Two Eastern European bishops asked the Synod of Bishops in Rome for a greater focus on the importance of the Eucharist, the liturgy and fatherhood in the final Synod document during their interventions this week.
These issues were raised by Archbishop Tadeusz Kondrusiewicz of Minsk Belarus and Archbishop Zbignevs Stankevics of Riga, Latvia at the synod of bishops on young people, the faith, and vocational discernment being held at the Vatican Oct. 3-28. Synod fathers periodically have the opportunity to give interventions lasting 3-5 minutes.
In his prepared intervention on Oct. 10, Archbishop Kondrusiewicz asked the Synod fathers to emphasize the importance and centrality of the Eucharist in the final document.
Referencing the the Instrumentum Laboris (working document) of the Synod of Bishops, Archbishop Kondrusiewicz noted that though the document has “great pastoral value,” it mentions the Eucharist only twice and the sacraments only eight times.
Archbishop Kondrusiewicz said that Eucharist is fundamental to the Catholic faith, and gave an example of how the Eucharist has drawn Belarusian youth deeper into their faith.
Because Belarus borders the Baltic States, Belarusan youth traveled to Lithuania and Latvia to take part in the recent Papal visit on Sept. 22-25.
The Archbishop recalled that 2,000 Belarusian faithful, half of them young people, traveled to Pope Francis’ Mass in Kaunas Sep. 23, while only 500 took part to the meeting with the youth scheduled in Vilnius Sep. 22.
Archbishop Kondrusiewicz said that those young people recognized the importance of the Mass, as well as of meeting the Holy Father.
He added that the Church needs not just “horizontal efforts…we need vertical efforts,” meaning that the Church must not only be “a comfortable place for everyone, it must above all be a place of strong spiritual formation.”
Archbishop Kondrusiewicz also remarked on the need to give more value to spiritual things in the final document, and backed those who raised the issue of the importance of liturgy.
“We should always remember that liturgy is source and climax of Christian life, and at the same time we must recognize that we lost this truth, and celebrations of Eucharist are turned into theater,” he said.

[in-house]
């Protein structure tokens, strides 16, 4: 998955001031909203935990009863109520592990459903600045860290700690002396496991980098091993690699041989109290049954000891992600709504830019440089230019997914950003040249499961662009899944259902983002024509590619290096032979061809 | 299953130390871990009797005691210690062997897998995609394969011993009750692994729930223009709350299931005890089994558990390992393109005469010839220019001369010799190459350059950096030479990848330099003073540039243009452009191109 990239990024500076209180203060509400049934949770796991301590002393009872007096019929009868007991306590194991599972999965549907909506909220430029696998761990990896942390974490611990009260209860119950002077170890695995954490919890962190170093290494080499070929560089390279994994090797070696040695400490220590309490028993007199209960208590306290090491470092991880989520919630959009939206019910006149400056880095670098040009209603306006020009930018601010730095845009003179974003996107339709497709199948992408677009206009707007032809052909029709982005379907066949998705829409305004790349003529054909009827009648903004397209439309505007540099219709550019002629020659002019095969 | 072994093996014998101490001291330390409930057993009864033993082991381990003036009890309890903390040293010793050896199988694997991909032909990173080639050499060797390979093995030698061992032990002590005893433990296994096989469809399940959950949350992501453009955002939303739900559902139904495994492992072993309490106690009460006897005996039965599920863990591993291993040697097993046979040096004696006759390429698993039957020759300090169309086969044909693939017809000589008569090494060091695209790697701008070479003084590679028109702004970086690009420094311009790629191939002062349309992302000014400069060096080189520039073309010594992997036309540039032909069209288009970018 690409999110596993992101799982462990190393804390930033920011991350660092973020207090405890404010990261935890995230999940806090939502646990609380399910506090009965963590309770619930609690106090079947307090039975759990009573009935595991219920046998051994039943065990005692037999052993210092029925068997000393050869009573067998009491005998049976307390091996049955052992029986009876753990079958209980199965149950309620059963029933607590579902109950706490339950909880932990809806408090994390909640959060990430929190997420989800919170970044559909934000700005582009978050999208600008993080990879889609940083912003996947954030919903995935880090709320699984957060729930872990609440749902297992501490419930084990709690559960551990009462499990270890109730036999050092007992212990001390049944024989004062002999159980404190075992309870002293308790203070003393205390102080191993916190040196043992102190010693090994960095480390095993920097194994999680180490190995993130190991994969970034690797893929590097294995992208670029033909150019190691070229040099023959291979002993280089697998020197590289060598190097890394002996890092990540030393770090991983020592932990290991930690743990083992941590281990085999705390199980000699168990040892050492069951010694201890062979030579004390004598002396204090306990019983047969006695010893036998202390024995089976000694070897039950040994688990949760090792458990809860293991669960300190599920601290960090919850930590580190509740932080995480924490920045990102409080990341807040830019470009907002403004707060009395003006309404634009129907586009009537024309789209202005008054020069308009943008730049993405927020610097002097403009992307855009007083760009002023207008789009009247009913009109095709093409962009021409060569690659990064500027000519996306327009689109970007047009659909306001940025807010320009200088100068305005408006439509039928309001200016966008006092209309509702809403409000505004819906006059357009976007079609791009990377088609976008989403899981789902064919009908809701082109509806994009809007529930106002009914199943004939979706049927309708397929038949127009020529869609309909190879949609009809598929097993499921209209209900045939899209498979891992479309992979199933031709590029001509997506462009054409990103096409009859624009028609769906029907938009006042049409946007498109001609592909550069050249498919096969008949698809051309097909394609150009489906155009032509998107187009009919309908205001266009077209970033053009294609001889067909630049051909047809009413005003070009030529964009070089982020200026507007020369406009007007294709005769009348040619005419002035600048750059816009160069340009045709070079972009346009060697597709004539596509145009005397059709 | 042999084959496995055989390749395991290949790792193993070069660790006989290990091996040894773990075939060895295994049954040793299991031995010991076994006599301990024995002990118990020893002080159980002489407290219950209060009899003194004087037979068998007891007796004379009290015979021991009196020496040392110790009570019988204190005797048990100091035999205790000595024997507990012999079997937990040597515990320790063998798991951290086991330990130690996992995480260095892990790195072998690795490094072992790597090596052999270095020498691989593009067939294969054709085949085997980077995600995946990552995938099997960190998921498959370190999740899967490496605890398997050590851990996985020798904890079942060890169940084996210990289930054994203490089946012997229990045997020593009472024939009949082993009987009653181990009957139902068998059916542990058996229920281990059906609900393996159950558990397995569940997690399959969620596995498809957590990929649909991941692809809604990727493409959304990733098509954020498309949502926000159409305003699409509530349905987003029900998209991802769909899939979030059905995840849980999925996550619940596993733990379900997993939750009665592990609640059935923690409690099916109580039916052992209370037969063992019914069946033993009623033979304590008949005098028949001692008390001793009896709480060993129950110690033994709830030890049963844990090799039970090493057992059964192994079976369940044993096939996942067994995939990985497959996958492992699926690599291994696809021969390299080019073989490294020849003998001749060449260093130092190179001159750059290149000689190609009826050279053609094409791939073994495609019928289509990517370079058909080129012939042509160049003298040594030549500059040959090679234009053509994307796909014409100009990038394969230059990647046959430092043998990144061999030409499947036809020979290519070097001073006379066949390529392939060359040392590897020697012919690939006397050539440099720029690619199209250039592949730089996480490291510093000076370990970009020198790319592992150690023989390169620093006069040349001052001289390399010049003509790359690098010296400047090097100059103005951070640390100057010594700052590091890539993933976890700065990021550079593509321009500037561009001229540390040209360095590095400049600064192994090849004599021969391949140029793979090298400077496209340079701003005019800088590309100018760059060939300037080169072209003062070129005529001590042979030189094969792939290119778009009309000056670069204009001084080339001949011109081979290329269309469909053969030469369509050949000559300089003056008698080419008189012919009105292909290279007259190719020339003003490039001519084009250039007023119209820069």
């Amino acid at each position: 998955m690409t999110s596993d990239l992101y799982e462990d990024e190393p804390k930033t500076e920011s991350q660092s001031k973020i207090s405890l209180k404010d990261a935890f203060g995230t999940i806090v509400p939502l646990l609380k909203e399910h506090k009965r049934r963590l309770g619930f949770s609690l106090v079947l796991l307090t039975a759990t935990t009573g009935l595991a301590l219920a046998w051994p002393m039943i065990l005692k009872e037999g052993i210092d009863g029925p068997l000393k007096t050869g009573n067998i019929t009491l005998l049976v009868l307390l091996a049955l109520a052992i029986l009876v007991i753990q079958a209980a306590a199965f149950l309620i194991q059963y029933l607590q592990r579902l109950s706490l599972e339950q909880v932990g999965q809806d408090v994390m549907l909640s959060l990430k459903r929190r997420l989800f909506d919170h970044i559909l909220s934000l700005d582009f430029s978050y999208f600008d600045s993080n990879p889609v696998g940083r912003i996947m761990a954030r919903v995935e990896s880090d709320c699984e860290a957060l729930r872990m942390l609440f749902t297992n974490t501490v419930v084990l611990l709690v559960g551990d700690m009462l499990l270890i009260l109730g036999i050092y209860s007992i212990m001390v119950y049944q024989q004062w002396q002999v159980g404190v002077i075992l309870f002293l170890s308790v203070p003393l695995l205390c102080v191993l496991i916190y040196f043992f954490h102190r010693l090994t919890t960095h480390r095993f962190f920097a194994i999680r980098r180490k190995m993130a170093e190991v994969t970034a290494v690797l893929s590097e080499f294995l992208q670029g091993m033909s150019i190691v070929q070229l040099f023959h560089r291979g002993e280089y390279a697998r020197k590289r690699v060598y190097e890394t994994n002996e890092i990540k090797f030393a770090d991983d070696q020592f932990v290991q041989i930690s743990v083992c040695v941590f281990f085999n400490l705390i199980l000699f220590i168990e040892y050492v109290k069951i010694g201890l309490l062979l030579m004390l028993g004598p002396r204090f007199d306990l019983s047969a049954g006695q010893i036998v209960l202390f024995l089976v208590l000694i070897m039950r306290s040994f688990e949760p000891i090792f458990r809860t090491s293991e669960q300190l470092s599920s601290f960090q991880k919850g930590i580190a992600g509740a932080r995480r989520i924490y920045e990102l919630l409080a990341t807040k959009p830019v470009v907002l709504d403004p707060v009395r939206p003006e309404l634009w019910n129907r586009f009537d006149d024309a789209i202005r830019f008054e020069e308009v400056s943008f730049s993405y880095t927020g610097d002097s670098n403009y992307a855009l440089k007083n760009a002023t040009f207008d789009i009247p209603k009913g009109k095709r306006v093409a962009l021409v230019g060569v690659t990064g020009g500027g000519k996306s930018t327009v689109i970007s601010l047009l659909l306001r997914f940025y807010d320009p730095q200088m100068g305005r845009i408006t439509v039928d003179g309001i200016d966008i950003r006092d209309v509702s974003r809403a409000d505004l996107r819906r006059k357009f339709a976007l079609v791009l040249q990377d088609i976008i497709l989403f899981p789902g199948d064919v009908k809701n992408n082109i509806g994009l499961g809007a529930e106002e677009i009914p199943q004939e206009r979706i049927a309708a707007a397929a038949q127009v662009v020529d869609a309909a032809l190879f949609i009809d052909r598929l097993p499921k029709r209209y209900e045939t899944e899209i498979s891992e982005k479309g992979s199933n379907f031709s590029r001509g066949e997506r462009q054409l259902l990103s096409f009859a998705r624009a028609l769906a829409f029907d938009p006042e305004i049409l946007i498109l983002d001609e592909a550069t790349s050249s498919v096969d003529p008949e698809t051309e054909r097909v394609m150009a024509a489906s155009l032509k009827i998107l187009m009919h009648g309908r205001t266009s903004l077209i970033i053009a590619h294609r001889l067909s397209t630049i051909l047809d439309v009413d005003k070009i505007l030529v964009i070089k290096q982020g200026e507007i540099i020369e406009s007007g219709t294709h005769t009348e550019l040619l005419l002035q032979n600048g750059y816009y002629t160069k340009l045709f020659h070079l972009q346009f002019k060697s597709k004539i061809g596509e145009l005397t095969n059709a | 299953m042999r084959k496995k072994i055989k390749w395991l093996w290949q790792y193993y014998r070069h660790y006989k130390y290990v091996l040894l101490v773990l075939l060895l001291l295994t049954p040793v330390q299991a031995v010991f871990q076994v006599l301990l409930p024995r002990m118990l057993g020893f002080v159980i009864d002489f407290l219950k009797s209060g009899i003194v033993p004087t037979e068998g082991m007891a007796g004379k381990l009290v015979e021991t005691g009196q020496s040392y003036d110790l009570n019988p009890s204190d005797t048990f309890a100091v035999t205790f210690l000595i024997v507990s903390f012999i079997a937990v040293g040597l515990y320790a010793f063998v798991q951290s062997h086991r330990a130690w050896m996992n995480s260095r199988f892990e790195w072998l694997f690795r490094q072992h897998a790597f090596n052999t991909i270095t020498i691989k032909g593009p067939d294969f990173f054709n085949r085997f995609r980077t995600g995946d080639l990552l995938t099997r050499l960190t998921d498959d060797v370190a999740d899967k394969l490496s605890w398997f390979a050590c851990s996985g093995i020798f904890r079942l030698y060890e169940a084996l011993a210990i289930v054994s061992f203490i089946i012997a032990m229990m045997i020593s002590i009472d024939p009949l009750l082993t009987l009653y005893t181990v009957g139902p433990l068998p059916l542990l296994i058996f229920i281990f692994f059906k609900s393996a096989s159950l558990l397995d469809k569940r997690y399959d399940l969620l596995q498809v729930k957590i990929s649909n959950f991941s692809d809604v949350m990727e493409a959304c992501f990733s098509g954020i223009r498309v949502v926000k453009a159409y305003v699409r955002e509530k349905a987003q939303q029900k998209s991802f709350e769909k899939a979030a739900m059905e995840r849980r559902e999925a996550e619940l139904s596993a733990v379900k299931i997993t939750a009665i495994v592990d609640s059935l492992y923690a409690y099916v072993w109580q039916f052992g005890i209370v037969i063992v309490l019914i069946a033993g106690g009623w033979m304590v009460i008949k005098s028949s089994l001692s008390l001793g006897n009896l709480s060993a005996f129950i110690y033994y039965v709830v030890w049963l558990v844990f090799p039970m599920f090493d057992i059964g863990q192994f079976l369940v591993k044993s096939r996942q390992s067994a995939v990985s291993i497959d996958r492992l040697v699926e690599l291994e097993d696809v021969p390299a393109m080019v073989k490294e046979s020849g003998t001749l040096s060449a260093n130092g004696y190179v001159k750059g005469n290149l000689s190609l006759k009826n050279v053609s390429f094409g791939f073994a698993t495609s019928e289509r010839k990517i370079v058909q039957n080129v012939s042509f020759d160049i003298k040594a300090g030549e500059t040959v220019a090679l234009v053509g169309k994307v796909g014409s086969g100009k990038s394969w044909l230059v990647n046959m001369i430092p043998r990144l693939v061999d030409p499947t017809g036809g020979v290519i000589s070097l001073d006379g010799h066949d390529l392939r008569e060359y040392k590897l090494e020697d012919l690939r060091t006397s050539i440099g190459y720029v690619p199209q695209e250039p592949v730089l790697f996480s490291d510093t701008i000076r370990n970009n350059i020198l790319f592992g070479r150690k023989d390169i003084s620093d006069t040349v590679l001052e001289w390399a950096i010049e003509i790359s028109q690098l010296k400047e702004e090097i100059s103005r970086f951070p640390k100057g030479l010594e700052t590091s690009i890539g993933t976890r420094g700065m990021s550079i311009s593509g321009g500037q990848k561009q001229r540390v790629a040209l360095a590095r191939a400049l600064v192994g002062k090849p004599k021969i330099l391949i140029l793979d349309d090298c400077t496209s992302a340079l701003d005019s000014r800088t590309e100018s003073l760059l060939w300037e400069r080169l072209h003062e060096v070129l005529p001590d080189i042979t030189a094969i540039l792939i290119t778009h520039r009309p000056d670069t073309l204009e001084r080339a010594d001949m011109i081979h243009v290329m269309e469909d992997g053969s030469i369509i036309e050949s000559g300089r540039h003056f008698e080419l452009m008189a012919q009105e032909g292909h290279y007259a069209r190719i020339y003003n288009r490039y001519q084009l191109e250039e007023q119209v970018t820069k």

Archbishop Kondrusiewicz underscored that “our duty, as shepherds, is to revive the true spirit and beauty of liturgy,” and voiced his support for the proposal that the Congregation for the Divine Worship and Discipline of Sacraments draft a new document on the importance of adherence to liturgical norms.
“Young people admire good liturgy, and our duty is to fulfil their wish,” he said.
Fatherhood was the center of Archbishop Zbignevs Stankevics’ intervention during the first week of the Synod. Though his intervention received much consensus, the issue was not included in the minor circles reports.
Archbishop Stankevics noted that fathers are crucial for the transmission of the faith, as “data show that when a father is seriously involved in faith issue, there is a 75 percent probability that (his) children will follow him, while when only the mother is involved in the faith, there is just a 15 percent chance that (her) children will follow.”
Likewise, “when a mother converts, the family converts after her in 17 percent of cases, while when a father converts, the family will convert in 93 percent of cases.”
Archbishop Stankevics said that Catholics must look past the “stereotype that education to faith must be entrusted to mother,” as “in God’s plan, man defends (his family) not only from concrete dangers, but also from spiritual and ideological dangers.”
Therefore, he said, “it is the father’s task to care for his family’s relationship with God and encourage (his) wife and children in practicing the faith.